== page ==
Ever since the plant at Chernobyl blew up and melted down, the most peculiar glow has appeared on the cheeks of the American arms-uncontrol establishment. Get out the Geiger counters. There are people in the administration who are radiating good cheer. They are convinced that the megadose of RADS, Russian Attempts at Deception, was enough to turn the American people into hawks.
The only bone-marrow transplant that Kenneth Adelman, Cap Weinberger, et al., are interested in is one to stiffen our spines against any arms agreement with the Soviets. It might even harden our resolve to fork up $1 trillion for Star Wars.
The radiation from Chernobyl is polluting the atmosphere, but it is not clear yet whether the "lesson" we will eventually learn from this disaster is 1) that we cannot trust the Soviets or 2) that we cannot trust technology. Our answer is likely to affect the future of SDI, the defense marketed to us as the shield against bombs: protection without negotiation.
On this multiple-choice question on the subject of trust, allow me to share the right answer. It's 3) neither of the above.
The recent experience of the Chernobyl plant, like that of the Challenger explosion and the Titan and Delta failures, is a gruesome moment in the process called trial and error. A British astronomer has said, "Like the human back, the nuclear power plant was deployed before it was fully developed." These events carry the bleak warning label: Accidents will happen.
We presume, some glibly and some skeptically, that scientists can learn from errors. They promise to do better next time, even if next time begins back at the drawing board or in the congressional hearing room.
But Star Wars? The president calls this program his "dream." He has the dream, says Kurt Gottfried, Cornell University physicist and a director of the Union for Concerned Scientists, "that there is a device yet to be invented that will solve the whole problem of defense. In his mind, it's like somebody inventing the zipper."
But there isn't a zipper or a magic shield in the offing. The SDI people are now looking at a seven-layer defense system with hundreds or thousands of satellites in each layer, all of which have to be put up and maintained in a steady state of alert. "Roughly speaking," says Prof. Gottfried, "it's not so different from having a whole lot of nuclear power plants up in space. Now imagine trying to turn them on under nuclear attack, all in synchronization and all for the first time."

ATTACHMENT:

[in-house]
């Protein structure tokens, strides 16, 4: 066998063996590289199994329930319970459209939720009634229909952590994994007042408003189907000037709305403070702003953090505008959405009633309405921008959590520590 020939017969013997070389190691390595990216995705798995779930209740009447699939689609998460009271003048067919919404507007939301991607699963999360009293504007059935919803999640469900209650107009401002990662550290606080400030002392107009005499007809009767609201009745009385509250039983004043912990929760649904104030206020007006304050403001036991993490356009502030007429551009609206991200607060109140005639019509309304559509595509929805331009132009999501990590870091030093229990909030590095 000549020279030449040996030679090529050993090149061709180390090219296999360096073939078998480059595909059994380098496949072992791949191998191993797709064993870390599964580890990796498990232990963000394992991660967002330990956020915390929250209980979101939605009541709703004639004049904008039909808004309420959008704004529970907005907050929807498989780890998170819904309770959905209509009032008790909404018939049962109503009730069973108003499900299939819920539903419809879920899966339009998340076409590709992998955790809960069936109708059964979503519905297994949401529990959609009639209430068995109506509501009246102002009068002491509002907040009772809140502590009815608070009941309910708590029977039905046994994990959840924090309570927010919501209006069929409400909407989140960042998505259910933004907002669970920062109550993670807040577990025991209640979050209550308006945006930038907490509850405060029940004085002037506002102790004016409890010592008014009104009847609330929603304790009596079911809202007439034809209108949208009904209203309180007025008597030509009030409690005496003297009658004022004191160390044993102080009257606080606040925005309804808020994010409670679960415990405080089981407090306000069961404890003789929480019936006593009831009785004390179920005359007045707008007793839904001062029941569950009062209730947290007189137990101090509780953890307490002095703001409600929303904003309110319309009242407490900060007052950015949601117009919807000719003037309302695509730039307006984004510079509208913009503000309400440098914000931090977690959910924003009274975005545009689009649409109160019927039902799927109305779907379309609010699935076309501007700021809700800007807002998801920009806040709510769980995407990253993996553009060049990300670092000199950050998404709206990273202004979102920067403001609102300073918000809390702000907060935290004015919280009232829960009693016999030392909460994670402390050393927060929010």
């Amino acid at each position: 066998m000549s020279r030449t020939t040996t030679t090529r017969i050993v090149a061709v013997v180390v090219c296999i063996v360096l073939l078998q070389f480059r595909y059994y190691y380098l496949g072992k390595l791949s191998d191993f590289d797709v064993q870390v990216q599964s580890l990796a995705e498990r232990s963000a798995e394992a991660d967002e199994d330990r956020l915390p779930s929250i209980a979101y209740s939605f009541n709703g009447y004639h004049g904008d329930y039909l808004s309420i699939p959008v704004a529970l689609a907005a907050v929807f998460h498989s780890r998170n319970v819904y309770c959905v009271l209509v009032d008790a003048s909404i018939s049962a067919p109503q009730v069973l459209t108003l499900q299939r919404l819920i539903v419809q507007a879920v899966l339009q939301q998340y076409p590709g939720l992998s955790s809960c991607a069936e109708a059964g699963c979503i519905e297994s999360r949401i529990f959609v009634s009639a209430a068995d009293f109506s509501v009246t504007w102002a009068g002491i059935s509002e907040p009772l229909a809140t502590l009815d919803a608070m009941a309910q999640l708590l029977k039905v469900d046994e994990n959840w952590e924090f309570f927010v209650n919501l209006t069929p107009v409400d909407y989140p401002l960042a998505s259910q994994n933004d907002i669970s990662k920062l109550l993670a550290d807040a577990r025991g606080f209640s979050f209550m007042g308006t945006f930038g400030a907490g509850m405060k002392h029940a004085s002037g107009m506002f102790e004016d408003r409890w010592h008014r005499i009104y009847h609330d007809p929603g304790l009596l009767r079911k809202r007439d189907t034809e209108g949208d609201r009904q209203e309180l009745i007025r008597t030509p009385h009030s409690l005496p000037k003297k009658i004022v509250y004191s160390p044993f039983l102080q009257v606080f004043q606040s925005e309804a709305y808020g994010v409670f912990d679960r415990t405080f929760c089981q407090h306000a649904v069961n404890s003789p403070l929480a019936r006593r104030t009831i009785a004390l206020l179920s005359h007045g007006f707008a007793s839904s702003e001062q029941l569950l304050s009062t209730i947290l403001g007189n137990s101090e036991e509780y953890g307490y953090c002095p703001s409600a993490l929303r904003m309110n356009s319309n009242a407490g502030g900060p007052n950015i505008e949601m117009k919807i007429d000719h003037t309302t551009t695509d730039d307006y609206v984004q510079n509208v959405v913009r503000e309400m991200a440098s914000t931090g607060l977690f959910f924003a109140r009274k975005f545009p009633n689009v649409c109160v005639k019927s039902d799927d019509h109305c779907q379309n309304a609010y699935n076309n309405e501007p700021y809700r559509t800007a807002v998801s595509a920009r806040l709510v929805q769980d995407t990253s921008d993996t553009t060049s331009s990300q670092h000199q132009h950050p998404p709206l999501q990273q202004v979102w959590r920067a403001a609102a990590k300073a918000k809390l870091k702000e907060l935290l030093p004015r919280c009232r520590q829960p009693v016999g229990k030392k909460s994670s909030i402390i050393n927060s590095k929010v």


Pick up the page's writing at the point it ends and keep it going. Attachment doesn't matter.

SDI is, according to Prof. Gottfried, "intrinsically untrustworthy because it's a technology that is being developed against an adversary, not against nature . . . and because it can never be tested until it is too late." There won't be -- can't be -- any trial; there is sure to be error.
What about trusting the Soviets, then? The process of arms control has never been built on trust. Negotiators don't trade friendship rings. They prefer verification to promises. This message also has emanated out of the stacks at Chernobyl.
The Soviets didn't give us photo opportunities of the plant burning; our satellites did. It was Western knowledge-gathering -- the high technology of communications -- that forced the Soviets to be more open with their own people. It is much easier to verify arms-control agreements, including nuclear testing, than it used to be.
We do have to trust one thing, however: Soviet self-interest and rationality. We assume that it is not in their best interest to blow up the world. We assume that it is not in their interest to drop a big one on Washington and have us drop one on Moscow. We go to bed assuming that every night.
But when the president goes to bed, he has a "dream" about a world where we don't have to worry about the Russians, we just have to worry about the O-rings. In the best, rosiest scenario, we could never actually test SDI. If we couldn't test it, we couldn't rely on it.
A trillion dollars later, we would be forced to hold on to the same old policy of deterrence, MAD deterrence. We might as well send the money directly into space. That way, if the rocket fails to get into orbit, it will at least make one dream come true: There'll be pennies from heaven.